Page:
Rats, mice and Cannabis
Rats and mice are rodent scavengers that are not choosy in their diet. They prefer garbage that humans indiscriminately discard, but if they don’t have an adequate food supply, they have been known to attack plant material. Cannabis fits into the latter resource.
Rats and mice have long whiskers that act much as a cat’s in that they measure the width of their bodies, thus determining the amount of space into which they can squeeze themselves. Their whiskers act as ‘feelers’ and measuring tapes. This is why you will occasionally find an errant rat in your attic or basement. They go wherever they can fit and eat what is available.
They live in dark, damp places that offer hidey holes as they too, are sneaky scavengers. This is why you are surprised when you happen upon a rat; he doesn’t want to be seen and doesn’t have the prowess to openly seek its food. Rats require one third of their body weight daily in order to maintain. It’s a good thing a rat’s average weight is under a pound! A mouse’s is even less. Download my free marijuana grow bible at this link for more information about growing marijuana
Rats (and mice) have teeth meant for biting and chewing. Their teeth never stop growing. In order to accommodate the constant growth and avoid gum pain (or walking on their teeth!), they constantly chew. This may be the reason they would attack marijuana plants. The woody stalks help to shave their teeth to an appropriate level for chewing. They are not necessarily interested in the marijuana stalk as food as much as they are in using it as a maintenance tool, much as an emery board or nail file is used to control human fingernail growth.
Rats breed like rabbits, as the saying goes, meaning they don’t run out of reproductive steam. As long as you don’t provide an environment for them, rats and mice should not be a problem. The cat population in the neighborhood or on your farm, whichever applies, will help curb the mouse and rat population.
Rats and mice really aren’t a threat to your cannabis garden. They would much rather eat garbage than fresh greens – much like many humans, huh? If you have flesh eating birds in your area, such as hawks, owls and eagles, you need not worry; Mother Nature will exercise her rights in evolution and take care of the problem for you. Try to avoid rat poisons as they harm the environment over the long term and can result in dead meat odors if the affected rodent retreats to spaces in your home. The immediate result will cause long term damage and regret.
The best way to eliminate a rat problem is to avoid creating an attractive environment for them. Here are some tips:
- Keep all compost contained with a tightly fitting lid. This practice also helps the compost material ‘heat up’, resulting in sterilized compost to be used in the garden.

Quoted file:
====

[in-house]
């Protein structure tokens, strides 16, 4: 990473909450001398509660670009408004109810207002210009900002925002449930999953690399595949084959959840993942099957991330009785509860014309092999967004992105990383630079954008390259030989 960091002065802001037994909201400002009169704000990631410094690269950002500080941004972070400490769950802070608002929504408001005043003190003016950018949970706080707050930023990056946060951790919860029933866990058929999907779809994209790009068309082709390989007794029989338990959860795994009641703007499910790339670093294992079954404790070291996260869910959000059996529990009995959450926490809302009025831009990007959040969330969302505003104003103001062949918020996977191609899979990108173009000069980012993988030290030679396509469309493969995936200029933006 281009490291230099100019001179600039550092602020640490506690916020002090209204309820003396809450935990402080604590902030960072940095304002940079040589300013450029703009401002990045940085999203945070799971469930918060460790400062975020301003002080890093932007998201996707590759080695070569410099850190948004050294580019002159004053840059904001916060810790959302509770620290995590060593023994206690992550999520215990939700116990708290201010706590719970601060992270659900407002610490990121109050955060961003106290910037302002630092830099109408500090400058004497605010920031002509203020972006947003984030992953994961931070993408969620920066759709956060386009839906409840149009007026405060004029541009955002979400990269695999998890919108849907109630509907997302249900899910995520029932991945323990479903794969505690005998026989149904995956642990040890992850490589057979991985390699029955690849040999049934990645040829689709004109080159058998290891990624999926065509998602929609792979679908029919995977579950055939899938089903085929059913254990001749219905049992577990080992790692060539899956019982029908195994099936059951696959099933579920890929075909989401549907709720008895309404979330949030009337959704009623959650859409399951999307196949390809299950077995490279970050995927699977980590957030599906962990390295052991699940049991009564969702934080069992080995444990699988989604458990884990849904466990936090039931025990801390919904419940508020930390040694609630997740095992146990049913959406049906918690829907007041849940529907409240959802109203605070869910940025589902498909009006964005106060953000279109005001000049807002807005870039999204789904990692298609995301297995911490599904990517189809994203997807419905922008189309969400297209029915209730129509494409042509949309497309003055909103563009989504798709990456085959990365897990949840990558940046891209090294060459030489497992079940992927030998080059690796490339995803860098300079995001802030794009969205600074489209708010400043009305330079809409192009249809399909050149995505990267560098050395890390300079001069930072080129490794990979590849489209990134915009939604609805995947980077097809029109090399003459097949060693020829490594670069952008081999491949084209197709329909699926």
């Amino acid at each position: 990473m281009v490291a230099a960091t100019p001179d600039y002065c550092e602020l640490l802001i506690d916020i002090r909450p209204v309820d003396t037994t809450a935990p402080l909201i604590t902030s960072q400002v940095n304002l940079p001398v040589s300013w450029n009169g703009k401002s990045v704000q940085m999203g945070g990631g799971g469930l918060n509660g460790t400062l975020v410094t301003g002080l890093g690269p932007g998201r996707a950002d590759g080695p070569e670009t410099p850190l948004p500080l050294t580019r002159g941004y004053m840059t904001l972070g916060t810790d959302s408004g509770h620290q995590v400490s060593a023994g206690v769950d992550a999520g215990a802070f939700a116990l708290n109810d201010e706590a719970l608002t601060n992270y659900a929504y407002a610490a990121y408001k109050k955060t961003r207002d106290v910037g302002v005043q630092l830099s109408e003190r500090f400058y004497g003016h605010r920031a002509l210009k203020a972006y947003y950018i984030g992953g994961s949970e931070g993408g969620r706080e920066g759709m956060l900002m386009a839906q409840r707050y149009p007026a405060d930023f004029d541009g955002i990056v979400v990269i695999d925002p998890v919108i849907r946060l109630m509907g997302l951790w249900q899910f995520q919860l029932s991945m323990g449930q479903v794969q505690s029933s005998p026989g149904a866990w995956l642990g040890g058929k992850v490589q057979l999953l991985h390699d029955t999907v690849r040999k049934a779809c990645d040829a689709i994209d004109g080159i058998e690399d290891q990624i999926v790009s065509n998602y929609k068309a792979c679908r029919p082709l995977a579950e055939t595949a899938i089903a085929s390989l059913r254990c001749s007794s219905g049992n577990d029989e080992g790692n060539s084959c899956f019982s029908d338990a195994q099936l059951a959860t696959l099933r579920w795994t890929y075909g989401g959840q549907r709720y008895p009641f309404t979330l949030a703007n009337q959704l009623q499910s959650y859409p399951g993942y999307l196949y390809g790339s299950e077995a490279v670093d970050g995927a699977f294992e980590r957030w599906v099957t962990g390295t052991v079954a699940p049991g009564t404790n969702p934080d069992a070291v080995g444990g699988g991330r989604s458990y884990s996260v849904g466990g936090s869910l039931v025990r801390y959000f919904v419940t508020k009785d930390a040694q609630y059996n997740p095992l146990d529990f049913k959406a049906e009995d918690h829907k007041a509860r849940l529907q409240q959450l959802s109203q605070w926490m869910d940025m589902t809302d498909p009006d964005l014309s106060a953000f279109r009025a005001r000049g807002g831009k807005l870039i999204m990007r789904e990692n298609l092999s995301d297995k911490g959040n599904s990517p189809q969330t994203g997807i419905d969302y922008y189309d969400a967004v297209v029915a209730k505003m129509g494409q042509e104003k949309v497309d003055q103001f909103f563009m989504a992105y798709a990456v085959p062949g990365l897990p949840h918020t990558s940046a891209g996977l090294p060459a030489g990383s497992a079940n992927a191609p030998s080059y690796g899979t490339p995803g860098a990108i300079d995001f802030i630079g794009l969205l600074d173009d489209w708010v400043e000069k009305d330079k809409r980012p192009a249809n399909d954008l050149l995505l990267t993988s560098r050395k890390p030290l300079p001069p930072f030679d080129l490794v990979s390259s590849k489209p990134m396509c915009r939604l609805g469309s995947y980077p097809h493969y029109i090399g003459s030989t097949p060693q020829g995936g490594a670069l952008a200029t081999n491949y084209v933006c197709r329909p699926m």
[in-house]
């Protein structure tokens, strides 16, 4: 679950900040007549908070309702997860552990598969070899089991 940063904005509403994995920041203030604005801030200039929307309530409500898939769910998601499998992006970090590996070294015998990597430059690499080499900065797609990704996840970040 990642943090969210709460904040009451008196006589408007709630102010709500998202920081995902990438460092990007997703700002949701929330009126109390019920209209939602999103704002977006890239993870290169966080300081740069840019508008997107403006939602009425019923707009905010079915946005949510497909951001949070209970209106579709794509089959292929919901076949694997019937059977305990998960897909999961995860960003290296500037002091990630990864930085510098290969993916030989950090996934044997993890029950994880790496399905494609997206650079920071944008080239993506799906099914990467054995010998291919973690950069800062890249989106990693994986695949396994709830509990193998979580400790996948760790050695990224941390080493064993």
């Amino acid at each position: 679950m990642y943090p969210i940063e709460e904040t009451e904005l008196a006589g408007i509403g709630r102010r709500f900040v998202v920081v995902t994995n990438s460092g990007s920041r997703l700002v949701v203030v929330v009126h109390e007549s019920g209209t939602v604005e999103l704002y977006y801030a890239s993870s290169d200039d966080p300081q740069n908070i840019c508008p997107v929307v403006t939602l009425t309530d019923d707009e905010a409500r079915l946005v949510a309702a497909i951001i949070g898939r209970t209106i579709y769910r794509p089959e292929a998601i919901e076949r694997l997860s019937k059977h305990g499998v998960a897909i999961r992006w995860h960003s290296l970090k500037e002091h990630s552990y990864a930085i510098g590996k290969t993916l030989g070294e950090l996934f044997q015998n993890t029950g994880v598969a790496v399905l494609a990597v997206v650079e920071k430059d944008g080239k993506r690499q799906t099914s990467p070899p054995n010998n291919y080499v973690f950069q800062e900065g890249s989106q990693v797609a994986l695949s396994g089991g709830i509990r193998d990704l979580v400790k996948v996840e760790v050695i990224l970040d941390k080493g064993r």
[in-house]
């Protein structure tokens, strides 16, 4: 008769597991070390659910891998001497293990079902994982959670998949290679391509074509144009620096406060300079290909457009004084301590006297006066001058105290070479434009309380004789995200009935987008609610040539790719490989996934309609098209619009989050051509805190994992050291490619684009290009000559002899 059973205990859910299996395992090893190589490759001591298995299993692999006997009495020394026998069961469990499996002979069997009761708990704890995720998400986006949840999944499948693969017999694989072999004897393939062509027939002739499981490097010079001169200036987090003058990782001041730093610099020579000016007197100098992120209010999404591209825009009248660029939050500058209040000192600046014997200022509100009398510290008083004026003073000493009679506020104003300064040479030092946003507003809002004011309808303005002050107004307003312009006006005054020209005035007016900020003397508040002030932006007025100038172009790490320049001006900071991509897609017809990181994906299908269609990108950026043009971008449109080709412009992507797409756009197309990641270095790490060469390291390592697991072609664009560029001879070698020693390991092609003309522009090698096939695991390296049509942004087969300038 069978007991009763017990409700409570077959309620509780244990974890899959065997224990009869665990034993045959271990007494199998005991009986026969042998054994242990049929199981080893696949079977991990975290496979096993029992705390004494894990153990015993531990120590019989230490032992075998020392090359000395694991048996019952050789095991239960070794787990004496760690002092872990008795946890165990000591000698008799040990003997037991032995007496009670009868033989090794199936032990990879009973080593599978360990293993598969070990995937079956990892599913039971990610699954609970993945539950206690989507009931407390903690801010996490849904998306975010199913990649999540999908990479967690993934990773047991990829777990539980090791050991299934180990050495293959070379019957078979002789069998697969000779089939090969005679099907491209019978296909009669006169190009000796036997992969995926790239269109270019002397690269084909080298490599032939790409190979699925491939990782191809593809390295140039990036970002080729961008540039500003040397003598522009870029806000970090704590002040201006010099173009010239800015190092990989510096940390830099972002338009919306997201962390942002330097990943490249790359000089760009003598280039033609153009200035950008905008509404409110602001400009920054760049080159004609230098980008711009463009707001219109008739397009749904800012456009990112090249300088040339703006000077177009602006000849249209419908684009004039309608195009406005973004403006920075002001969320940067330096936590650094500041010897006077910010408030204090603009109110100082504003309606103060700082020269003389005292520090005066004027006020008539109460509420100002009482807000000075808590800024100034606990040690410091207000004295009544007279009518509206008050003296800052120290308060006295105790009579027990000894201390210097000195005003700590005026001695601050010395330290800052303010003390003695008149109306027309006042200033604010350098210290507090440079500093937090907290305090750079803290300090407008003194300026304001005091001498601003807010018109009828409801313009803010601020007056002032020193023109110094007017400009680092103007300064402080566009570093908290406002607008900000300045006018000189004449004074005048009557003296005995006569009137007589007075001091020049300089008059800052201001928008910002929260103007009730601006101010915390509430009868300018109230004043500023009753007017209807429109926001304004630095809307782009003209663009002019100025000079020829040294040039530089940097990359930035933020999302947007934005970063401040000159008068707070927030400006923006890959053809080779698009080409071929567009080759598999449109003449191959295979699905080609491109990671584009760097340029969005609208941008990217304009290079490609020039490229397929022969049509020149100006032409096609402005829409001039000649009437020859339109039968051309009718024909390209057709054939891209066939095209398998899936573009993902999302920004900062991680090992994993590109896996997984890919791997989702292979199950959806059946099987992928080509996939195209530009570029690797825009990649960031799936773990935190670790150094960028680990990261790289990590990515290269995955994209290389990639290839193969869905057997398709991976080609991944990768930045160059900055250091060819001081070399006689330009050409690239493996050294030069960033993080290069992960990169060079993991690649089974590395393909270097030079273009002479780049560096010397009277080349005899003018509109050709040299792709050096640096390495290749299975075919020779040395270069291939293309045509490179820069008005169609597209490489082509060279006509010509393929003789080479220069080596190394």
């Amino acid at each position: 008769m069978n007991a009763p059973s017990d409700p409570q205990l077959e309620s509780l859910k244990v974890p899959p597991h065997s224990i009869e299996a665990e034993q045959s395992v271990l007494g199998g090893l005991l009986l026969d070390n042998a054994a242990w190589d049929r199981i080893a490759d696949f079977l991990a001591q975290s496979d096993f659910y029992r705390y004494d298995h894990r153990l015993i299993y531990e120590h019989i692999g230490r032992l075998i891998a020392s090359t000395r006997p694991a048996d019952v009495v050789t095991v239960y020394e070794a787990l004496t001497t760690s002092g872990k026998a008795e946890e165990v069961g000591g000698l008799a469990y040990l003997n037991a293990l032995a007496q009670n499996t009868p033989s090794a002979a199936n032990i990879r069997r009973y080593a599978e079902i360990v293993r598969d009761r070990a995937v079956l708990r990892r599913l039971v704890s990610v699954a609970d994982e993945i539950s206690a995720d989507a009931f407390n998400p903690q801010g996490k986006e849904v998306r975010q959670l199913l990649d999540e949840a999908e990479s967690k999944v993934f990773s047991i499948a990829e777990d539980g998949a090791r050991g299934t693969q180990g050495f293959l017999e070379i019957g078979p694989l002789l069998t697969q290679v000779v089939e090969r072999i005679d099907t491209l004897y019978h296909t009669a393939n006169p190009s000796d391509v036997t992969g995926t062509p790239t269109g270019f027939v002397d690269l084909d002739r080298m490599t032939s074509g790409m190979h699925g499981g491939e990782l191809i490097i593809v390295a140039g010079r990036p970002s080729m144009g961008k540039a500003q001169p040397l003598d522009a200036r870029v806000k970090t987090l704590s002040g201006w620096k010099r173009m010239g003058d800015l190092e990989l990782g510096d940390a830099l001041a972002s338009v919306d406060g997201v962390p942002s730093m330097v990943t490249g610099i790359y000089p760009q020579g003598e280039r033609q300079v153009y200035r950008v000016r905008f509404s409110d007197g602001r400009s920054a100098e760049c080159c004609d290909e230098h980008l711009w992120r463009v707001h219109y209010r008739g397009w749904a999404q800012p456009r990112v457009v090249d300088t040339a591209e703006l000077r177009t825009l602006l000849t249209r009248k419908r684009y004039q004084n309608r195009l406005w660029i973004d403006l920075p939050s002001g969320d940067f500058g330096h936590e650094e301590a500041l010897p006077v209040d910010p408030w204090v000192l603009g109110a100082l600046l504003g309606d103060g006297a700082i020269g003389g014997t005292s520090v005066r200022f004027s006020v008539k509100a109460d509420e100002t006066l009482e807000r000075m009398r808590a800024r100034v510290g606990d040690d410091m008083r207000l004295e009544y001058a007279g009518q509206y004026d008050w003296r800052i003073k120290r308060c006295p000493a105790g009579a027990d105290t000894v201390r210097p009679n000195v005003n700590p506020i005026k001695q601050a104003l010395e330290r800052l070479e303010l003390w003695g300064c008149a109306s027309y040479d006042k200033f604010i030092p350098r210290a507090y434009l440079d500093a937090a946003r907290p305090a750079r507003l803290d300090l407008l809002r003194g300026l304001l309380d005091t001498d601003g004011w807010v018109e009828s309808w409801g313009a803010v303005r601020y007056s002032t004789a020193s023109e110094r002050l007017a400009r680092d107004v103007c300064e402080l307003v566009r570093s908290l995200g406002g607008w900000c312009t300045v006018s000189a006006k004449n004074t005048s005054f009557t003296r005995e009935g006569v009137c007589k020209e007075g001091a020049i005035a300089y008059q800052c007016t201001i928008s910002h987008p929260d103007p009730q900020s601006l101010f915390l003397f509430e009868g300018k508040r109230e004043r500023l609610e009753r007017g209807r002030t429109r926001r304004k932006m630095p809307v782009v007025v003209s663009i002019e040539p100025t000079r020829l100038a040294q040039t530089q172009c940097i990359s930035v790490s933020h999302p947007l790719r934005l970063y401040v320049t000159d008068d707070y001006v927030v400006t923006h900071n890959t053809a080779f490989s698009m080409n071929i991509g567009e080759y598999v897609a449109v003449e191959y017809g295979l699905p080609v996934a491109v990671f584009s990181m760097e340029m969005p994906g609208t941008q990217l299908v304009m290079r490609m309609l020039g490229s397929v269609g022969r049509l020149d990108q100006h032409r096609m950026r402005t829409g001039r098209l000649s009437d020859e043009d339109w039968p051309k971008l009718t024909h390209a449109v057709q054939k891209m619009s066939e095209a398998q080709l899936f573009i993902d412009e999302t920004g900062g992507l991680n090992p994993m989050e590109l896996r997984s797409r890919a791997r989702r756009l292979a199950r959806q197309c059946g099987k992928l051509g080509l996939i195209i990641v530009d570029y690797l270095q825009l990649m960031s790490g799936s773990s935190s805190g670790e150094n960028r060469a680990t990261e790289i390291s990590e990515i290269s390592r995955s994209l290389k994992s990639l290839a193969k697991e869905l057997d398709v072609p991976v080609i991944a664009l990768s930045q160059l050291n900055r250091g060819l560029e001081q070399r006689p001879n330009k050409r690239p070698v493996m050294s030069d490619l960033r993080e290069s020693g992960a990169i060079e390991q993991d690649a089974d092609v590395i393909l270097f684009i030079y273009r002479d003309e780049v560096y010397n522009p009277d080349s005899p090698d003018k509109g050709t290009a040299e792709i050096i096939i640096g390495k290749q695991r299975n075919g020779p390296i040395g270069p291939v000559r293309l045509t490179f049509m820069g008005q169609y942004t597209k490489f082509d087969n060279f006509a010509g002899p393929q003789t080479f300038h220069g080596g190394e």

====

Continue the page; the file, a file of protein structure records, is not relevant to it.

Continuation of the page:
- Put all kitchen scraps that don’t go to the compost bin in a tightly sealed bag. Discard in a trash container with a tight fitting lid.
- Remove and clean any pet food dishes. Failing to do so, not only attracts rats, but ants, squirrels and raccoons.
- When storing items in the attic, place them in air-tight containers. Fabric and paper are often sought by rats and mice as nesting media. If you don’t build it, they won’t come!
- Keep your landscape clear of fallen fruit, bags of grain and animal food, layers of fallen tree debris, dog and cat and horse feces. Rats are attracted to and eat all of these items when left for the taking – yeah, even animal poop! Add horse manure to your enclosed compost pile to facilitate the ‘heating’ process necessary for break down and sterilization.
- Rats nest in overgrown foliage. Trim all overgrowth at least 18” from you house. Cut back any vines that wrap around trees. Not only will it discourage rodents from nesting, but it will save the tree from competing for nutrients.
- Ensure all foundations, windows and doors are sealed tightly so as to disallow entry (this also saves on your cooling/heating bill). If rats or mice have a point of entry to your home, you’ve invited them onto your property.
- Ensure bird feeders are set high enough that rats and mice can’t get to them. Birds aren’t the only ones who enjoy seed. In fact, when installing a bird feeder, choose one that collapses when too much weight is on the trough. That way, you’ll discourage squirrels and any other critter that can climb the pole, from invading the birds’ feeding spot.
By taking the above precautions, you will avoid the improbable occurrence of rats and mice choosing cannabis as their food of choice. You will also prevent them from invading your home, so no matter whether or not Mary Jane is part of your life, you should heed the advice offered in this section.
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